Josh Morrissey

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Winnipeg Jets reaping rewards after buying into team defense

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WINNIPEG — There was a time in Winnipeg where a one-goal lead would end in a one-goal loss. A time when no lead was safe and it was oddly better to see the Jets trying to climb back from behind than leading heading down the home stretch.

The Jets have learned much since those days, as evidenced by their top spot in the Central Division.

A 90-second 6-on-4 to close out Sunday’s game against the Vancouver Canucks highlighted a new shift in how the Jets conduct their business on the ice.

The above scenario may have spelled doom more often than not in years gone by, but Sunday illuminated how the Jets have been able to overcome those demons and forge ahead with a new philosophy that deploys calmness instead of frantic, poise instead of instability.

The Jets simply bore down when times became tough late in Sunday’s game. Those 90 seconds showed the evolution of the maturity within the team’s defensive structure. They didn’t allow a single shot to touch All-Star goalie Connor Hellebuyck and time simply expired for the Canucks, who couldn’t solve Winnipeg’s riddle.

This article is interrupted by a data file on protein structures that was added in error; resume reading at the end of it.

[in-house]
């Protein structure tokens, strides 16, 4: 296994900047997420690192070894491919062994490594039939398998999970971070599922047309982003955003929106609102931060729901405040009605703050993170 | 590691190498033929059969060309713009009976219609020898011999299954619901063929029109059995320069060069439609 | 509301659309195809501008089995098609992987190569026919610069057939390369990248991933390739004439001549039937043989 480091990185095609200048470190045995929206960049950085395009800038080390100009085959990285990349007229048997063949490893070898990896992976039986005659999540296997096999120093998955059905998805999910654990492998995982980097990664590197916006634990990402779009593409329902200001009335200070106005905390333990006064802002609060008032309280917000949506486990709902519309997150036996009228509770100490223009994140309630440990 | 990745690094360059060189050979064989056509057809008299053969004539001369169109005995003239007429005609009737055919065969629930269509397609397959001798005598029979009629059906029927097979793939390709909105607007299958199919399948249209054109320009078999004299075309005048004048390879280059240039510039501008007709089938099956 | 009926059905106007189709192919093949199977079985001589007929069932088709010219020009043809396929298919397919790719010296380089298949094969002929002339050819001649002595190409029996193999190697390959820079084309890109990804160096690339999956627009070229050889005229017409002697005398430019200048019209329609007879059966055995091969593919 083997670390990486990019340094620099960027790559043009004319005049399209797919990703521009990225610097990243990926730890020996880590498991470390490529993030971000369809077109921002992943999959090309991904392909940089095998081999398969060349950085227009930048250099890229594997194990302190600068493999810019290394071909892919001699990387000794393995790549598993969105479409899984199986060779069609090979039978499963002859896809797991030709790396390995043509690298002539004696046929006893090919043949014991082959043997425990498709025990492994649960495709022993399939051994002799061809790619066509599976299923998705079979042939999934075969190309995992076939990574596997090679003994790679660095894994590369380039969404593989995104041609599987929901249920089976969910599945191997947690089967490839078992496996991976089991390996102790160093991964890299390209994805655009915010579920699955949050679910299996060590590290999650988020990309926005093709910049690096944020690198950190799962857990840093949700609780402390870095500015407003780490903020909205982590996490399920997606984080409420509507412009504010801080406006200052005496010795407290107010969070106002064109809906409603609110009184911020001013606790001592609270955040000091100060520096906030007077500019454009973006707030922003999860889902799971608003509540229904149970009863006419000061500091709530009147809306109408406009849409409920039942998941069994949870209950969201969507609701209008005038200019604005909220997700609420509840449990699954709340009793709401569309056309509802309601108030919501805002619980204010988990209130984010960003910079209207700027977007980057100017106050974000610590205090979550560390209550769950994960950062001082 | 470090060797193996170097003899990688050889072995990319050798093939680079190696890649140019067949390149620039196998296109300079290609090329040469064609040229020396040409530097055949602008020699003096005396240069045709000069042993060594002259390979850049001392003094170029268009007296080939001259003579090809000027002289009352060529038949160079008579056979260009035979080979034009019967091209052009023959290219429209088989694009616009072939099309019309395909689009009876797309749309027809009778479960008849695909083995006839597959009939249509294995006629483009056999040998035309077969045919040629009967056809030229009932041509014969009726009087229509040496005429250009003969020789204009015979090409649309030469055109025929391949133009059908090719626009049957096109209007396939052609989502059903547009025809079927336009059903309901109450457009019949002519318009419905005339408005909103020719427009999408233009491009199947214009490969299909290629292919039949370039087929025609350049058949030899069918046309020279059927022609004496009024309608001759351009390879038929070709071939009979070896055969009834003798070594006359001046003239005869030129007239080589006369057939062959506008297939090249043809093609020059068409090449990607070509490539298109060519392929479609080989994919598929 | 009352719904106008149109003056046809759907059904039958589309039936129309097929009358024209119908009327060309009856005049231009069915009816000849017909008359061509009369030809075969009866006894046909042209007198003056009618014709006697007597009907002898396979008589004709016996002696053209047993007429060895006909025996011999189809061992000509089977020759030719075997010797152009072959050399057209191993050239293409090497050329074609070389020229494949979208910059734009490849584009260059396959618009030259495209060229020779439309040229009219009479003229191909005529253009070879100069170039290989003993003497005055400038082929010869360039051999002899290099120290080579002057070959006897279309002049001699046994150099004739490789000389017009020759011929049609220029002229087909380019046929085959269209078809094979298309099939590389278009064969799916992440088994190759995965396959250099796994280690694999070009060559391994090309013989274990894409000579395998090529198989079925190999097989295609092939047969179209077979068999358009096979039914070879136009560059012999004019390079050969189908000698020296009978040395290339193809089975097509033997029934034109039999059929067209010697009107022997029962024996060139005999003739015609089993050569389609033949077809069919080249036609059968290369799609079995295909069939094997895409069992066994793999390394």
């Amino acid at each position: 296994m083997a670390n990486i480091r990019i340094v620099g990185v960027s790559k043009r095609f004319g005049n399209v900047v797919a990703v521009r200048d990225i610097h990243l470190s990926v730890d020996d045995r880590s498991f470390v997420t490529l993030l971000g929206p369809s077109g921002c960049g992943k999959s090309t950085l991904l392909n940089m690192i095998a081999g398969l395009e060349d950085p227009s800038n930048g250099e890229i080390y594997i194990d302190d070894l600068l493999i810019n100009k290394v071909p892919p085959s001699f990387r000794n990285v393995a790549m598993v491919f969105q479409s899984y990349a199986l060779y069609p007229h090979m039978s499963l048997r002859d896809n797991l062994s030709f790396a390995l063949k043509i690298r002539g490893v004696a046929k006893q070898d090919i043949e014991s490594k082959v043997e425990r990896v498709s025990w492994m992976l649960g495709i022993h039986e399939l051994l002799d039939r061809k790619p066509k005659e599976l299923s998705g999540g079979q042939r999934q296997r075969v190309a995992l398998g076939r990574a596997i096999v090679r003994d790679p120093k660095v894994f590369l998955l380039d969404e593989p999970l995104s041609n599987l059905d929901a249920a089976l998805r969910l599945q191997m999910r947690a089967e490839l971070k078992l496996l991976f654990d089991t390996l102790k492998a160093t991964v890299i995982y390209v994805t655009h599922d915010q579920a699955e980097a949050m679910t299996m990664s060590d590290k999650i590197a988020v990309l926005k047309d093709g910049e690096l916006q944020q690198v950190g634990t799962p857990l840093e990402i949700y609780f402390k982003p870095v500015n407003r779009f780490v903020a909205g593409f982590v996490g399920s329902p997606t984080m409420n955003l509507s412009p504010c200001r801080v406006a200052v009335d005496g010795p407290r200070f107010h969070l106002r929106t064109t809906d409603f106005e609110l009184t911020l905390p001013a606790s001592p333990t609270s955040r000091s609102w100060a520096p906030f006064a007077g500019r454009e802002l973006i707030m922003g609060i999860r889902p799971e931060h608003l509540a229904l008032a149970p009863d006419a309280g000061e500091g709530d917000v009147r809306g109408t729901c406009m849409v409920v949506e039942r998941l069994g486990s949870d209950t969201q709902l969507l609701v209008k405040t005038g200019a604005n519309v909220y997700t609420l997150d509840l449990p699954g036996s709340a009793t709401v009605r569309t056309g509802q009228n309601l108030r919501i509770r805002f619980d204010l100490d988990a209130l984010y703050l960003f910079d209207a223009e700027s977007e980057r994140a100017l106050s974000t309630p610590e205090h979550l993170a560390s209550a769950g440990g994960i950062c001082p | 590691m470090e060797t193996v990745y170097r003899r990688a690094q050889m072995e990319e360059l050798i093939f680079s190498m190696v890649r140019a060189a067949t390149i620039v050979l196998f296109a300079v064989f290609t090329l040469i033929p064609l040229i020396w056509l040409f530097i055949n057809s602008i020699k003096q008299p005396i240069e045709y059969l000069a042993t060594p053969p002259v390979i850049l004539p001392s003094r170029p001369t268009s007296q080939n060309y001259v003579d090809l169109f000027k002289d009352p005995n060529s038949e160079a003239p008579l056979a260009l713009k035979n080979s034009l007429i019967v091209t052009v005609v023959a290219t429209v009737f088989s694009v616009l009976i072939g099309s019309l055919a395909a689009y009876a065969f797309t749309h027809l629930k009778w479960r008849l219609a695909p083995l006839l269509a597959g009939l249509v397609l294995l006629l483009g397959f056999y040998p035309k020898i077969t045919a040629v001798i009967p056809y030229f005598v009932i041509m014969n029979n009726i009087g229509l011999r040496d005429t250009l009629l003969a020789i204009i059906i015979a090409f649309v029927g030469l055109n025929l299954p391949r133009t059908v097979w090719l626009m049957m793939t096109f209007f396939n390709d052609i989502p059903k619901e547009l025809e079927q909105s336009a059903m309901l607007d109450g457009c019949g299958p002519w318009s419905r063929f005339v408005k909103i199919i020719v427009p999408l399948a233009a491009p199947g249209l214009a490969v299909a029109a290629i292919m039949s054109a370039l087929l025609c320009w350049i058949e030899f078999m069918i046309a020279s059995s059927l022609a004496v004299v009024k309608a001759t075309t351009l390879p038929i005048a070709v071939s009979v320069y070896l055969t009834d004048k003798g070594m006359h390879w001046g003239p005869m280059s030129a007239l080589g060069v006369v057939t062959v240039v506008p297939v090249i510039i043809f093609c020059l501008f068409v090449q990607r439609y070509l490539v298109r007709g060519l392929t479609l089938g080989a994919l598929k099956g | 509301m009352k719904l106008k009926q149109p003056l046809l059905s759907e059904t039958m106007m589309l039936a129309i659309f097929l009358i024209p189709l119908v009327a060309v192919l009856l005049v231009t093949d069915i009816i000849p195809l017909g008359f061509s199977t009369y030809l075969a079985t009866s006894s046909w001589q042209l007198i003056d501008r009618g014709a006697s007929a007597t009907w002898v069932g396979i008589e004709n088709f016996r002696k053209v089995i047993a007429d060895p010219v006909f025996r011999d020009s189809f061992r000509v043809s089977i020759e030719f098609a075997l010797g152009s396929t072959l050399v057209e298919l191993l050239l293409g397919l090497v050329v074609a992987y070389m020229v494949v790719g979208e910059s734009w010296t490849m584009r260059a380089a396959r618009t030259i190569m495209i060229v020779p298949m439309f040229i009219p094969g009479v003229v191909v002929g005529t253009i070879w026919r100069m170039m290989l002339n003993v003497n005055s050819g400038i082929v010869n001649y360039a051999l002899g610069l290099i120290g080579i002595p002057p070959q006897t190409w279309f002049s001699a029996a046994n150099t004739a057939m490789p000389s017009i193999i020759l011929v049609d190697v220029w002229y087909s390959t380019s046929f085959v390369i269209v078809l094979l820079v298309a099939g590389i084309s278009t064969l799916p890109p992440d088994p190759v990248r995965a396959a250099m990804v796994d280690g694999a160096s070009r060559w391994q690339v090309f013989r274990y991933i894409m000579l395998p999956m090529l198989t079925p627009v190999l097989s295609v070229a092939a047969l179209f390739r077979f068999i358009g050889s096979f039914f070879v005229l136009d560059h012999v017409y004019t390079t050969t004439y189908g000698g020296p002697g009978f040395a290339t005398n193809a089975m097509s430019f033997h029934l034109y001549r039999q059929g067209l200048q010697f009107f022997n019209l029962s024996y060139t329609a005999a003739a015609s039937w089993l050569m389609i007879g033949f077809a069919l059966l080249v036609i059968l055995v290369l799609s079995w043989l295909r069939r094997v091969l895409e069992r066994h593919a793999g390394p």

“I think we’re able to play in those tight games, those low-scoring games and feel we can win those,” said defenseman Josh Morrissey, who has been the Jets best blueliner this season. “I think that’s been a big growth point for our time.”

Indeed.

Winnipeg’s buy-in defensively has ushered in some outstanding results.

Hellebuyck has been nothing short of spectacular between the pipes for the Jets this season, with his recent All-Star nod a testament to an overall turnaround that went from him coming into the season as the No. 2 to the Michigan native being mentioned in part of any conversation that includes the name Vezina.

While the Jets have benefitted from timely saves from their No. 1, Hellebuyck has benefitted from the five in front of him.

No starting goalie in the NHL has seen less high-danger shot attempts than Hellebuyck.

Not Andrei Vasilevskiy. Not Sergei Bobrovsky. Not Tuukka Rask.